Grinds in Leaving Certificate Biology

Celbridge Tutorials offers a comprehensive course in all areas of Biology, with particular emphasis on areas causing difficulty to

enrolled students.  We often have to go through typical examination questions to explain what is required in order to obtain

optimum marks.     Below, we deal with some topics which have proven to be problematic in the past


Mendel's Laws

Mendel's First Law - the law of segregation; during gamete formation each member of the allelic pair separates from the other member of that pair to form  part of the genetic content of different gametes.

Mendel's Second Law - the law of independent assortment; during gamete formation the segregation of the alleles of one allelic pair is independent of the segregation of the alleles of another allelic pair – thus the assortment of alleles within the resultant gametes is random. and unpredictable.

         (i) State the Law of Independent Assortment.
(ii) In cattle the allele for red coat (R) is dominant to the allele for black coat (r) and the allele for straight coat (S) is dominant to the allele for curly coat (s). When a bull with a red, straight coat was mated with cows with curly, black coats it was found that calves with four different phenotypes resulted. These four phenotypes occurred in equal numbers.
1. State the genotypes of the bull and of the cows.
2. State the phenotypes of the calves.
3. Which phenotypes of the calves suggest that independent assortment has taken place?
(iii)      Would you expect different phenotypes if the genes for coat colour and coat type were located on the same chromosome? Explain your answer

(1) Mendel's Second Law - the law of independent assortment states:   During gamete formation -- when genes are borne on different chromosooomes --  the segregation of the alleles of one gene is independent of the segregation of the alleles of another gene;  thus the combination of alleles within the resultant gametes is random.
(ii :1)     The cows were all homozygous for the recessive trait: only genes with homozygous recessive alleles can give rise to the recessive phenotype.  Even so, the bull had to have been heterozygous for the dominant traits; otherwise he would have given dominant alleles in all cases and the calves would show the dominant  phenotype.  Thus the bull’s genotype was Rr/Ss, and the cows’ genotypes were rr/ss
(ii: 2)     The calves’ phenotypes were: 25% red with straight hair.  25% black with straight hair.  25% red with curly hair.  25% black with curly hair.   This ratio always occurs in di-hybrid crosses, when one  parent  is heterozygous for the dominant traits and the other parent is homozygous tor the recessive traits -- when the genes involved are borne on different chromosomes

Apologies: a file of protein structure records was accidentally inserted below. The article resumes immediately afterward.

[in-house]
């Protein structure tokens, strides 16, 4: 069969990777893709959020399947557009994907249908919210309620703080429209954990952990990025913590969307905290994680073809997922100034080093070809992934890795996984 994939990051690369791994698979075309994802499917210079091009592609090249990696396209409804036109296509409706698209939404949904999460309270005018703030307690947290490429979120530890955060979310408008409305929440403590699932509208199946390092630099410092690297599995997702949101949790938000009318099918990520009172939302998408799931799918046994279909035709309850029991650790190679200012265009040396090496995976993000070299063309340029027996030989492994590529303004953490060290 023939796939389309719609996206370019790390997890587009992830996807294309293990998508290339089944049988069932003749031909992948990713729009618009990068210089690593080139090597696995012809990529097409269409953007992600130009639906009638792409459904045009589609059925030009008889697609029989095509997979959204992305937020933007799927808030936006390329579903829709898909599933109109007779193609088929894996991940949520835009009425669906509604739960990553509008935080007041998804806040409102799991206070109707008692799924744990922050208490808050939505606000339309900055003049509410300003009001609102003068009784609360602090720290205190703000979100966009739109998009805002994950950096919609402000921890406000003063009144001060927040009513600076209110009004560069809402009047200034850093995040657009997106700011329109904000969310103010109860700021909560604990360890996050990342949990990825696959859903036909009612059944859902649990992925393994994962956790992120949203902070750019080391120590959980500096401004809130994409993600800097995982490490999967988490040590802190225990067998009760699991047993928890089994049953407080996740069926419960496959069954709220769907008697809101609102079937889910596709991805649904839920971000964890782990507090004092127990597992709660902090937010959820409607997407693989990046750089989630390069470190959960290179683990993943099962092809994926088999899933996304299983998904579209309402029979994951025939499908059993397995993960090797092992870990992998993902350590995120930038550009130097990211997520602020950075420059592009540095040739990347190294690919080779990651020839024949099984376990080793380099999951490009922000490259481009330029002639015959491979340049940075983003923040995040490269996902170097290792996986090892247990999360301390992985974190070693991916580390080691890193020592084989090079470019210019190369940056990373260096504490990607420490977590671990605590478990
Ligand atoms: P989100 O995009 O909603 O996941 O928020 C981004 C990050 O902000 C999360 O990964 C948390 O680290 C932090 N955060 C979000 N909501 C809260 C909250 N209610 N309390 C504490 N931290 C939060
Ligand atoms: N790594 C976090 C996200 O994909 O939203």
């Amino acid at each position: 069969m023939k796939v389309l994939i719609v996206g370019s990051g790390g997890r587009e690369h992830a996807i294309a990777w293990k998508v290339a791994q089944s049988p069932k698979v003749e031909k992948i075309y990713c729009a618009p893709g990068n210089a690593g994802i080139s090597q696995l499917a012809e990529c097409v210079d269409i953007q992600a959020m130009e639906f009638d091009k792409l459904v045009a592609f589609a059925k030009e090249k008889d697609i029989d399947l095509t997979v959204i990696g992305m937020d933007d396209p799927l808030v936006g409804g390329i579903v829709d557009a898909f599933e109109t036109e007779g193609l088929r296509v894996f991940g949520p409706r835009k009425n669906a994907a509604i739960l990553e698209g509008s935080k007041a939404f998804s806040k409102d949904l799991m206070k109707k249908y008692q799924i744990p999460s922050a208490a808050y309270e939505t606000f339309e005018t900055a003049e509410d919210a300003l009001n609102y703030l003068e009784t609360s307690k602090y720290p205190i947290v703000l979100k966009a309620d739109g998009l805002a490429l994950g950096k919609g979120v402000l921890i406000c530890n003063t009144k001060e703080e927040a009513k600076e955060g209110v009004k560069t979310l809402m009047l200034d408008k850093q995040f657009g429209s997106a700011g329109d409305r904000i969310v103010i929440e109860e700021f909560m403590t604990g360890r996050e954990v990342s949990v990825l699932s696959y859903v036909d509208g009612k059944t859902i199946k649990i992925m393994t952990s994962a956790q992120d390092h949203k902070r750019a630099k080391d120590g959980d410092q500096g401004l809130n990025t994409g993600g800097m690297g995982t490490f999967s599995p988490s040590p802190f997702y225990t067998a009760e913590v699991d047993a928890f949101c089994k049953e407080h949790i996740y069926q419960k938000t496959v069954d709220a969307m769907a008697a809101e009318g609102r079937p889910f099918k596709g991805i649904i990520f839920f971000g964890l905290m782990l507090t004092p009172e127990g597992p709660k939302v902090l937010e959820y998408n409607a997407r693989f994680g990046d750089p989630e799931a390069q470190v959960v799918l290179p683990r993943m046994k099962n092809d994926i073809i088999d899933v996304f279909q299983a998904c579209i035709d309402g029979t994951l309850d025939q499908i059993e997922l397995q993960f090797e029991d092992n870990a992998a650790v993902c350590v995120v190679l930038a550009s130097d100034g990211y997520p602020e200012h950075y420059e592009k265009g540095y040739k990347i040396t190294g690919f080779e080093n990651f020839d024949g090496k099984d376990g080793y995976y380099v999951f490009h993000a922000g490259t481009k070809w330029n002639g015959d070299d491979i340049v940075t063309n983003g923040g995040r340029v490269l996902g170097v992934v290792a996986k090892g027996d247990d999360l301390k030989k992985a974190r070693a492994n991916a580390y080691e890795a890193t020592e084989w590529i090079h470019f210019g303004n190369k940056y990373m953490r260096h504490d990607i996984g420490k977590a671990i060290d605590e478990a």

(ii: 3)    All the phenotypes, except those with red and straight coats demonstrate that random assortment has occurred in the production of their father’s gametes.   In only 25% of his gametes has the bull’s dominant R/S gametes been passed on together – instead they have been mixtures:  R/S  R/s  r/S  r/s.  This has been due to the random alignment of alleles during metaphase (1)  in meiosis – the process which produces the “haploid” gamete.
(iii)  If the genes for coat colour and coat type had been borne on the same chromosome, this bull’s gametes would have been (RS) and (rs)., while the cows’ gametes would have been (rs)  (rs)  The calves’ phenotypes would have been  50%  red with straight coats, and 50% black with curly coats.  This is always the ratio when two traits are carried by genes on the same chromosome, and when one parent is heterozygous for the dominant traits, and the other is homozygous for the recessive traits.


Natural selection is the way in which a population adapts to changes within its environment.  Adaptation operates on variation  -- and variation is brought about by  gene mutation.
In a population which has attained an equilibrium within its environment, gene combinations will ocur at random, and there will be a thorough mixing of alleles within the gene pool. This equilibrium  can be disturbed by environmental change which will  now begin to select the phenotypes most suited to the new prevailing  conditions.  Those phenotypes with beneficial traits will begin to increase within the population through sexual reproduction and  greater survival of their progeny. The result is an increase  within the population of these alleles that bear an advantage, with a similar decrease in the less beneficial alternatives.   An excellent example of this phenomenon of natural selection is that of the peppered moth Biston betularia.
Biston betularia  is a bright coloured speckled moth whose niche is the bright  lichen  that grows on the bark of birch trees.  When air pollution in England’s urban areas caused destruction of lichen and blackening  of the bark of the birch, the moth became very vulnerable to destruction by predation – for it had now become very visible.  Then, in the Manchester area, in 1845, a variant arose by mutation. This new genotype was dark coloured and quite invisible against the polluted background of soot-stained  bark.   By 1895 the variant had completely overwhelmed the original bright winged phenotype: 99% of the  population of this genus of moth was now the dark variant.  The new variant was given the name  Biston carbonaria.
  Biston betularia never became extinct; for it continued to prevail within the non polluted countryside, and is now making a comeback within urban areas because of decreasing air pollution.



(a) State a function of the cell membrane ?
(b) State one feature that would allow you to identify an eukaryotic cell ?
(c) Name a human cell that is haploid ?